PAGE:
Put Down The Hammer

photo-3[continued from BE WE]

The woman behind the counter at Starbucks, someone I’d never seen before, leaned forward, and chirped, “David! I loved your wedding!” She laughed at the look of confusion that must have crossed my face and added, “No, you don’t know me.” One of our invited guests brought her as a date. “Best wedding ever!” she exclaimed as Kerri joined us. Because the day is a blur, Kerri and I enjoy hearing people’s accounts of our wedding day and she enthusiastically told us of her experiences. It was nice. It was personal.

We took our coffee to a table and joined some friends. After a few moments, the woman behind the counter came to our table. She brought some samples, some health supplements and cosmetic products, “I only do this Starbucks job for the health insurance,” she said, “This is really my business,” she said, sliding the tiny packages in front of Kerri. “You never know who might be interested,” she chirped and blushed before making an exit. It was awkward. It felt awful. We went from personal to prospect in one inelegant step.

There is an old saying that came to mind: When the only tool you have in your box is a hammer, everything looks like a nail.

Many years ago, in a time of great financial desperation, I worked with some financial folks who recruited me to sell their stuff. I learned their processes, got my licenses in record time, and for a few horrid months, tried to sell their wares. I hated it. The work was highly profitable but the cost was highly destructive. Everyone looked like a prospect. To every social encounter, every friendship, every casual meeting, I brought an agenda. For a few months I looked through a lens that made every person, every circumstance, a commodity-opportunity. It reduced life (my life) to an ugly basic. It was toxic. Anna taught me the very appropriate word for what I felt: vampiring. It was a great lesson. It made me pay attention to the intention I bring to my life.

It’s what the woman at Starbucks felt, too. She was desperate. She, like a former version of me, sold the greater need to satisfy the lesser. Vampires are insatiable and stuck in an untenable lifeless-lens: everyone looks like a food source. Desperation is like that. It is easy when desperate to sacrifice friendships for prospecting. No one likes to be a food source.

As I perused this years bountiful crop of ugly images of Americans fighting and crushing each other for cheap toys and electronics, the annual product-stampede/people-crush-and-fist-fight on Black Friday (formerly known as Thanksgiving), I couldn’t help but think about the Starbucks lady. Desperation wears many masks but always makes others look less-than-human. Communities thrive when they feed each other and die when they feed on each other. This is not a mystery.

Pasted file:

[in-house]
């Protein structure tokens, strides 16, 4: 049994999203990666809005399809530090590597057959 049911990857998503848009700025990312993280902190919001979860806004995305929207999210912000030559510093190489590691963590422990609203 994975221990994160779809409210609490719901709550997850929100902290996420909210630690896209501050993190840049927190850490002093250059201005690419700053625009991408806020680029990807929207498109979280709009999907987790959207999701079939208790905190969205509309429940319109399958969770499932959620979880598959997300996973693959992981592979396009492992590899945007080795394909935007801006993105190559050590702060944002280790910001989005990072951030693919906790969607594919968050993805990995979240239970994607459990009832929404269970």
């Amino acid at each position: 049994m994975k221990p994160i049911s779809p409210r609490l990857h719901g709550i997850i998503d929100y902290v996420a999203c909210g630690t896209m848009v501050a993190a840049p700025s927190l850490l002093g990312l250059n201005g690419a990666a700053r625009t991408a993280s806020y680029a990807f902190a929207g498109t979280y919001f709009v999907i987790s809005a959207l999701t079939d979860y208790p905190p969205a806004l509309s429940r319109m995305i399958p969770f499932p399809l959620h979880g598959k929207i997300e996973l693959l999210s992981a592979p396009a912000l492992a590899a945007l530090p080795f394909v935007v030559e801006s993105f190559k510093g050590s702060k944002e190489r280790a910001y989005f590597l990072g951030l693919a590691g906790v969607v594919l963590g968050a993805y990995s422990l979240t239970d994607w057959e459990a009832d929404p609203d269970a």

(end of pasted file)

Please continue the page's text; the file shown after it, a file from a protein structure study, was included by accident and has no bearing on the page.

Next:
Commodity is supposed to service community, not the other way around. Vampiring is the only visible path when community loses itself to commodity; it inadvertently tosses away its many tools and leaves itself with only a hammer. It’s a question of order as much as a question of values. There is nothing wrong with commodity when the order of value is respected. Without a WE there can only be a very confused, desperate, and lonely I. It should not come as a surprise that desperate and lonely people do desperate and lonely things.

This is the season of the return of the light. We need do nothing more to create the miracle than put down the hammer and look at others as if they are more than nails.

[to be continued]

3 Responses

  1. I just awakened and read your post for today about focusing on the “we”. While reading it I became aware of a dream I had last night. In the dream I was in a group led by a priest. I was the only Jew in the group. At one point in the group’s discussion, the priest asks me for my thoughts. My response was that before Jesus died and became a religious focus we were all of the same religion (those who were monotheistic) and although we may have disagreed on how to practice that religion, our basic belief/value system was the same. But once a church began to form around the life of Jesus, the focus turned to our differences. The more entrenched the church became the more it was our differences that mattered, not our shared beliefs. It is the focus on those differences that has led to holocausts throughout the generations.

    We talk a lot today about how Christianity and Judaism come from the same roots. Although that may be true, after two millennia of pounding on the differences there are few who still see the “sameness”. In fact, when I was in Istanbul touring and learning about Islam I realized that Islam and Judaism seem more alike than Christianity and Judaism. The commonness that is the foundation of all three religions has been lost in service of focusing on the differences.

    Perhaps that observation applies to much more than religion. When we are laser-like in our focus on the “we” the “us and them” becomes meaningless. Can it be that we don’t want the “we” in our society – we aren’t comfortable with the “we” and only feel our identity by living out the “us and them”?

    Odd musings during the season of goodwill and holy days.




  2. Strong, and right on. Thanks for a clear summation of what I often see.

  3. I agree with you David wholeheartedly! As Tracy Chapman sings “All That I Have Is My Soul”. When we are desperate “Vampires”, we sell ourselves out. The impact this has on our self-concept usually results in shame and anguish. In the process, we lose friends and relationships that are really important to us. I’m sorry that you had this experience but glad that you realized what it was right away. Remember how difficult it is to redeem yourself after you’ve “sold your soul to the company store”, as Tennessee Ford used to sing.

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